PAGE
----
When Richard Pavlicek posed this puzzle (see below), I was astounded by the answer. He asked:
"What is the most HCP North-South can have, yet not be able to make any game contract?"
Certainly, if they have all 40 HCP (the AKQJ in every suit) they must be able to make at least 3NT (if not 7NT).
So, how about, say 30 HCP? How about 31 HCP?
Shocking as it is, he showed me the following construction with 39 HCP (yes, all but one jack) where North-South can not make any game!
There you have it. Every HCP in the deck other than one jack!
He didn't analyze it for me, so here goes my attempt:
Let's try 3NT by South (first).
West leads the J.
The best declarer can do is to win and start working on his hearts. The 6-0 break spells doom. He has to let West in with the fifth round of hearts and West continues spades. Declarer wins and knocks out West's sixth heart. West plays another spade. Declarer has established his 7th-round heart winner, but that gets him up to only 8 tricks. Or, looked at another way, he has to lose his three low spades and two of his low hearts for down one.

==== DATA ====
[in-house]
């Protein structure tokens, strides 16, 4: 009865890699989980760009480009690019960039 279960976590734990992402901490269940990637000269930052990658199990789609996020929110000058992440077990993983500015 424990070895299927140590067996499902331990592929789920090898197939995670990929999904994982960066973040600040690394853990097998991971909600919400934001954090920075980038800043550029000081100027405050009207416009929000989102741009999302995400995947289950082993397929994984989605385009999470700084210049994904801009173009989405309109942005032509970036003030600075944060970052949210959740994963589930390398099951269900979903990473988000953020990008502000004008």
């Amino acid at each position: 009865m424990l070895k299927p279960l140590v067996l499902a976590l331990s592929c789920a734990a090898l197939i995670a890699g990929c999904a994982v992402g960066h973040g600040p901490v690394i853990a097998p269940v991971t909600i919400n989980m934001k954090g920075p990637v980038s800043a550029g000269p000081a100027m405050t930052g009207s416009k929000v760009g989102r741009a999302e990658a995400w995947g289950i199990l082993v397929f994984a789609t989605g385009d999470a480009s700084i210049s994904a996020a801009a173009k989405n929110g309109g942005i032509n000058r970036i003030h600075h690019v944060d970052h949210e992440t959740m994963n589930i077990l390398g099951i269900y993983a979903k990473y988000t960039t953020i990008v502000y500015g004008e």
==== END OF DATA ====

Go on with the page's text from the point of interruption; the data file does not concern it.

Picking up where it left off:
How about other games? Let's debunk them all, starting with:
4: West leads the J and the play goes as it did in 3NT--declarer is in fact down two.
4: Similar to the other two contracts we've examined. Declarer has to lose lots of major-suit tricks.
5: The defense leads a diamond. The North hand must play on minors, and East will get lots of club/diamond tricks.
5: Similar to 5. Diamonds are led, and North will have to lose to East's long cards in the minors.
Now, can anyone figure out if North-South can get that J into their collection (to have all 40 HCP) and still have no game?